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Student Ambassadors Prepare for Fall Semester

Submitted by on August 9, 2022 – 4:23 pm

This article was adapted from an article that appeared in the spring edition of alumnecc magazine

Nearly every student has heard it at some point in their academic career: if you need help, just ask. But for some students, especially those who are the first in their families to go to college, it can be difficult to know where to start.

group of students stand and kneel in front of blank wall

Fall 2022 ambassadors during their first training session.

With that concern in mind, Audrey Ellis, NECC’s director of institutional effectiveness, created the Student Ambassador program in the fall of 2019. It identifies students who are struggling academically and connects them with peers (ambassadors) who have been trained to guide them to the right resources and get them back on track. And when COVID forced the college to transition to online learning in the spring of 2020, the ambassadors also became a vital link for students who felt isolated and disconnected.

Spring 2022 ambassadors MacKenzie Lio-MacDougall and Grisleidy Aragonés both know what it’s like to feel alone. “When I first started college, I had recently moved from the Dominican Republic away from my parents, other family members, and friends… I had to figure out everything by myself,” recalls Aragonés.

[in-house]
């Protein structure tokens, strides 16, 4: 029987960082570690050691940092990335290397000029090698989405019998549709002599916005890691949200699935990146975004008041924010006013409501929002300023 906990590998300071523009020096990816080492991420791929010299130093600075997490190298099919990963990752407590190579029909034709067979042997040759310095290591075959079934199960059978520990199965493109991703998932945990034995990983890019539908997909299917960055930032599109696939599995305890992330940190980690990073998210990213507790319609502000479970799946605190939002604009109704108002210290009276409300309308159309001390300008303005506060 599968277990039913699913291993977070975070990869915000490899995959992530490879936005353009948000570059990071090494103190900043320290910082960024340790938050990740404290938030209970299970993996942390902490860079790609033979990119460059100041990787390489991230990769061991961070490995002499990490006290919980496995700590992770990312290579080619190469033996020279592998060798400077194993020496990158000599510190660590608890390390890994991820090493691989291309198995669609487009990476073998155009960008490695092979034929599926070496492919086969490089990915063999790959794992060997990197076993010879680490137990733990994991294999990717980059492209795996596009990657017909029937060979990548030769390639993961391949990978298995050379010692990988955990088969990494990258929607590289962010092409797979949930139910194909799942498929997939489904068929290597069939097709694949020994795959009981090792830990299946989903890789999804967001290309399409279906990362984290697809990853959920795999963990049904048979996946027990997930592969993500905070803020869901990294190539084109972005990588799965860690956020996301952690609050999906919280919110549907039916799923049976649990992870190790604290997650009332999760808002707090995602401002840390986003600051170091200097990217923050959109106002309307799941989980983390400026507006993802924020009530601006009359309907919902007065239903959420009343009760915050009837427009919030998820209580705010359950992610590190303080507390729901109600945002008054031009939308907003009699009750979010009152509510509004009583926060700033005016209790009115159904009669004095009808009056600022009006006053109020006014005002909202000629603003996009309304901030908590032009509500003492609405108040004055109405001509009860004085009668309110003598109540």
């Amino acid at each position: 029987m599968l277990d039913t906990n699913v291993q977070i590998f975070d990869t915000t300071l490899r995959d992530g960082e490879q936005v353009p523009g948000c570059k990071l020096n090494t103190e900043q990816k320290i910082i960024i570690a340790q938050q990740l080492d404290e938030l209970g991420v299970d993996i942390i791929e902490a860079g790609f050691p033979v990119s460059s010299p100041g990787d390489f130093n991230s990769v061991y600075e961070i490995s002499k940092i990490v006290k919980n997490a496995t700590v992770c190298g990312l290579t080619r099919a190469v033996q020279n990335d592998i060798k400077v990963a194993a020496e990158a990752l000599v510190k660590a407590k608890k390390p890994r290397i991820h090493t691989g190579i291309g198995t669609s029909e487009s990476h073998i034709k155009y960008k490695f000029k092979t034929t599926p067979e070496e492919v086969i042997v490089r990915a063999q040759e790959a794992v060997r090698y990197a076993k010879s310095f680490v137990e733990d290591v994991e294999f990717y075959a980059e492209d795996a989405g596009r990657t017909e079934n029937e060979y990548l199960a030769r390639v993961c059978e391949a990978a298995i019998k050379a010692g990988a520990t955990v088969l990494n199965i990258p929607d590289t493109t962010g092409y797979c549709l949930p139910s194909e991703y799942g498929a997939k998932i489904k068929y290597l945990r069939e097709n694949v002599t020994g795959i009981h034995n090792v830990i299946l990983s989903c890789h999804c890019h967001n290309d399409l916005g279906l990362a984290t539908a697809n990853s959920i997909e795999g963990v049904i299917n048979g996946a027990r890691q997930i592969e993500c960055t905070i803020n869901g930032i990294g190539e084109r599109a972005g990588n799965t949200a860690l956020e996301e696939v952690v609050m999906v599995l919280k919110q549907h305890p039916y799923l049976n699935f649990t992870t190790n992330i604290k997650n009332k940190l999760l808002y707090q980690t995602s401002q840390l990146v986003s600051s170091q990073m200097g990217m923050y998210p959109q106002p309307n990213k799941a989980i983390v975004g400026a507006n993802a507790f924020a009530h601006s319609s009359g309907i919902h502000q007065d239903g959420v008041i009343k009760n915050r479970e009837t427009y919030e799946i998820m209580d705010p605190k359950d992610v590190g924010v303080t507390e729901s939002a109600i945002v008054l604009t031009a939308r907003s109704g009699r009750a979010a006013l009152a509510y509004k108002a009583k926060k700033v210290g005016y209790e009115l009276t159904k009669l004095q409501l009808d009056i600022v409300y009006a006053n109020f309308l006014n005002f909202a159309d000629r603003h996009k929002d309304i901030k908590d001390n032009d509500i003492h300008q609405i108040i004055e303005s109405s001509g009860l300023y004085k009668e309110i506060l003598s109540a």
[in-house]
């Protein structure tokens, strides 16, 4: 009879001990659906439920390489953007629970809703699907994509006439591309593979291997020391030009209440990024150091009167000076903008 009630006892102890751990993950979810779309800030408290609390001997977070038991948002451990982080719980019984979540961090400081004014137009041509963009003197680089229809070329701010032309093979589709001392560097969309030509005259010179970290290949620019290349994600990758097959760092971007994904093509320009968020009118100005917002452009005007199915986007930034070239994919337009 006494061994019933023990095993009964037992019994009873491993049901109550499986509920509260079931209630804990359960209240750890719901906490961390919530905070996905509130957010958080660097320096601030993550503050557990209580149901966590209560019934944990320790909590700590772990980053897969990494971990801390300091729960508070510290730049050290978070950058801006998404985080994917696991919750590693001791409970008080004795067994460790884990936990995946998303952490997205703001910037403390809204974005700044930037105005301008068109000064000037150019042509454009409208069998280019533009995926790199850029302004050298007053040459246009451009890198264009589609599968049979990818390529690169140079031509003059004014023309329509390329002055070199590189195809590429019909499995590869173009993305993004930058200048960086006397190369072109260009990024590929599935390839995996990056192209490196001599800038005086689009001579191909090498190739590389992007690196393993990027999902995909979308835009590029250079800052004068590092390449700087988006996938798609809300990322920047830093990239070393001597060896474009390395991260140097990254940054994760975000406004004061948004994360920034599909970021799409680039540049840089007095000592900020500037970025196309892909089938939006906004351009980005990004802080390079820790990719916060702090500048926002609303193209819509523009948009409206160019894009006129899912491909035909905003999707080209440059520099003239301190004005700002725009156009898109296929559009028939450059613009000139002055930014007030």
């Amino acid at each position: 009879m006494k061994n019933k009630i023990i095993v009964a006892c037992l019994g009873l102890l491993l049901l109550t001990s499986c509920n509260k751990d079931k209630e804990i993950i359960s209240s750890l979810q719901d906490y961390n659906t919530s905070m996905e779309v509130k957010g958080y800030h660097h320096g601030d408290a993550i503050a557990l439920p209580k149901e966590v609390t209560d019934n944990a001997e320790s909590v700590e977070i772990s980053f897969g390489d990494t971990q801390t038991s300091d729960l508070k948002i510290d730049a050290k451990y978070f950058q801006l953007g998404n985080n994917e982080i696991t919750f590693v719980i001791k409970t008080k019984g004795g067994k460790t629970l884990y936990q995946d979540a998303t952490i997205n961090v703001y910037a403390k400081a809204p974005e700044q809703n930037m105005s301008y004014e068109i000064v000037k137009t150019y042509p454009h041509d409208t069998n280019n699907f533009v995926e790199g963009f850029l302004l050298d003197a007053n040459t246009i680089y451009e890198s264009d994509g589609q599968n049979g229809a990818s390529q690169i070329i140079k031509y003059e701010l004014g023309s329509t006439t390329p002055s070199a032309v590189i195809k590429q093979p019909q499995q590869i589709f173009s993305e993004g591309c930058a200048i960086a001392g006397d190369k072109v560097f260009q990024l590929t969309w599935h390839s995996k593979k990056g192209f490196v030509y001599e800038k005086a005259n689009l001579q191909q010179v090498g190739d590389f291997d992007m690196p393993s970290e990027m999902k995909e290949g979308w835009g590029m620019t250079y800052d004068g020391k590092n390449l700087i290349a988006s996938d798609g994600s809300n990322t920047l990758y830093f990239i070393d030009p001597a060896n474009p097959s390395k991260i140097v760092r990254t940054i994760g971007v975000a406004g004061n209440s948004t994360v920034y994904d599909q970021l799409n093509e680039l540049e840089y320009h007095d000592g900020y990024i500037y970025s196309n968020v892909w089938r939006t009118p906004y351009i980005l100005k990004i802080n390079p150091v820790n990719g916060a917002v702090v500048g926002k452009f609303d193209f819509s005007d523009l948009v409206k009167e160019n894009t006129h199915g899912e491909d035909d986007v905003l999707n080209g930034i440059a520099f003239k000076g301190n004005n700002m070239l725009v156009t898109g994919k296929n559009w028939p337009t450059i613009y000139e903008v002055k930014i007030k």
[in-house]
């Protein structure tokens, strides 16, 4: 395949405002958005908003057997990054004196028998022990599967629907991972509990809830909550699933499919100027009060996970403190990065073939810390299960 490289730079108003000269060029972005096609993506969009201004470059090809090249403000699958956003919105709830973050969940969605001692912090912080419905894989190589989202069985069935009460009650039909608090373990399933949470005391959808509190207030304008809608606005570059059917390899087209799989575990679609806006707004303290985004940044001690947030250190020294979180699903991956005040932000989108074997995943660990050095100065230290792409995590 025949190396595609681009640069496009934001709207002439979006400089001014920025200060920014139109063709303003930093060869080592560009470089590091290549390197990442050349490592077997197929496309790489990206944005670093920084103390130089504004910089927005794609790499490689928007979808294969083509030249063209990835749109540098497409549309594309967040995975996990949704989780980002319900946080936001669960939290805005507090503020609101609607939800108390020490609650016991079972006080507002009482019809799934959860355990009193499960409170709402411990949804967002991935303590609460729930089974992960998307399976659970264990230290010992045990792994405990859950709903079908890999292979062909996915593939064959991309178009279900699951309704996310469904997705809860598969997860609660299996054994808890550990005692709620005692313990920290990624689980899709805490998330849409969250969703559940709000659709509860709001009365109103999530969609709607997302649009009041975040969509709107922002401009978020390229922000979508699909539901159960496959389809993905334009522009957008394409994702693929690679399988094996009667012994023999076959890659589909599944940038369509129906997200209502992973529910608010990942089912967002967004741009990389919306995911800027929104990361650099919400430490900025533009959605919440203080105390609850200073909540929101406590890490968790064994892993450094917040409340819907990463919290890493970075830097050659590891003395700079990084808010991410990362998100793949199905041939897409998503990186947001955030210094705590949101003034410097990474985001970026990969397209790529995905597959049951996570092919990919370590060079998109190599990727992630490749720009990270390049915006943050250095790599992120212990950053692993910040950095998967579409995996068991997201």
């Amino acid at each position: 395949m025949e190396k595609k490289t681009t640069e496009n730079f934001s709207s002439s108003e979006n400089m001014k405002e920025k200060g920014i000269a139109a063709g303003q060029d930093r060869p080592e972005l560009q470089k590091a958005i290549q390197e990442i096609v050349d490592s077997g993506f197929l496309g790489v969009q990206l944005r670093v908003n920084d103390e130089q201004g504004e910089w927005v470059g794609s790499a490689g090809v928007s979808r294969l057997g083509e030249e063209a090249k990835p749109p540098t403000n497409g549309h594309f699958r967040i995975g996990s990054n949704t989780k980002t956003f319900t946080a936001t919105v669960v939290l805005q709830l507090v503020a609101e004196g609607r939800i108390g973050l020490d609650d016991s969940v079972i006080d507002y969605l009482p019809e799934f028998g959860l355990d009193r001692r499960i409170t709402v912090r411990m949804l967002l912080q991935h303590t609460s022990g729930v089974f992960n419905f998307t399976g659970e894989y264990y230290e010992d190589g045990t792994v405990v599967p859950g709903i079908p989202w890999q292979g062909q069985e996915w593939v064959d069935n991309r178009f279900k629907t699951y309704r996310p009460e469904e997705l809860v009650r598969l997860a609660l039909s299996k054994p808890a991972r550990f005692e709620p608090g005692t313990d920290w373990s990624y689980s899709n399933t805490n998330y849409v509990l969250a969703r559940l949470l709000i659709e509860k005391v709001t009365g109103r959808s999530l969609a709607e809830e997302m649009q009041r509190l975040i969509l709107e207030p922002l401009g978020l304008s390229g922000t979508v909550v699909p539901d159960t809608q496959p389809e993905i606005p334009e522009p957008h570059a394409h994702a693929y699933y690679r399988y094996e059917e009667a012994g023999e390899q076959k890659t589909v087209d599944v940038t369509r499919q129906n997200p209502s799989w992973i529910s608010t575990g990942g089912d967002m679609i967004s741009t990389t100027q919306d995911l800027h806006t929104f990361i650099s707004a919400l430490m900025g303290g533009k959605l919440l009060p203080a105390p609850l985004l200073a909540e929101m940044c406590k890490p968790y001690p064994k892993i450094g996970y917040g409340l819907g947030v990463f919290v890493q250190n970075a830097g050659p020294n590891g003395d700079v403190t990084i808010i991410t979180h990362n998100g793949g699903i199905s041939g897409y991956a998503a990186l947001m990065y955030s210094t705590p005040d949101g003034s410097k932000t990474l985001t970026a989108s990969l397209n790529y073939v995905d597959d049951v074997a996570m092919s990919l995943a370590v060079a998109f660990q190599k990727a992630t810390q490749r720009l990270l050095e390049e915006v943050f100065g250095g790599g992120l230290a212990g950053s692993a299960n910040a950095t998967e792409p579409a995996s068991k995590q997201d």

Lio-MacDougall also had a rocky start. “During the fall semester of 2020, my mental health declined to the point where I failed three classes,” she says. “I was disappointed in myself for falling so behind, but in Fall 2021, I retook all three classes, and I passed them all with A’s.”

They say it’s helpful that they, and other ambassadors, can relate to their fellow students on many levels. For example: the majority of the current ambassadors identify as Hispanic and Spanish-speaking. And many of the ambassadors are adult learners – students over the age of 25.

Chucha and Sean stand holding open two doors

Ambassadors Chucha Aquino and Sean Sullivan, Spring ’22

Now that life on campus is starting to resemble more closely what it was like pre-pandemic, the effect of the student ambassador program is evident. Ellis says surveys shows that students who connected with an ambassador were twice as likely to feel part of the college community.

Starting this month, the ambassadors will host drop-in help sessions. Students can visit with an ambassador from 9 am-3 pm on August 31, September 8, and September 13. The sessions will be held in room B-303 on the Haverhill Campus and in LC-135 on the Lawrence Campus.

Student ambassadors are paid and they’re eligible for tuition reimbursement. Seventeen new and returning ambassadors just started orientation for the fall 2022 program.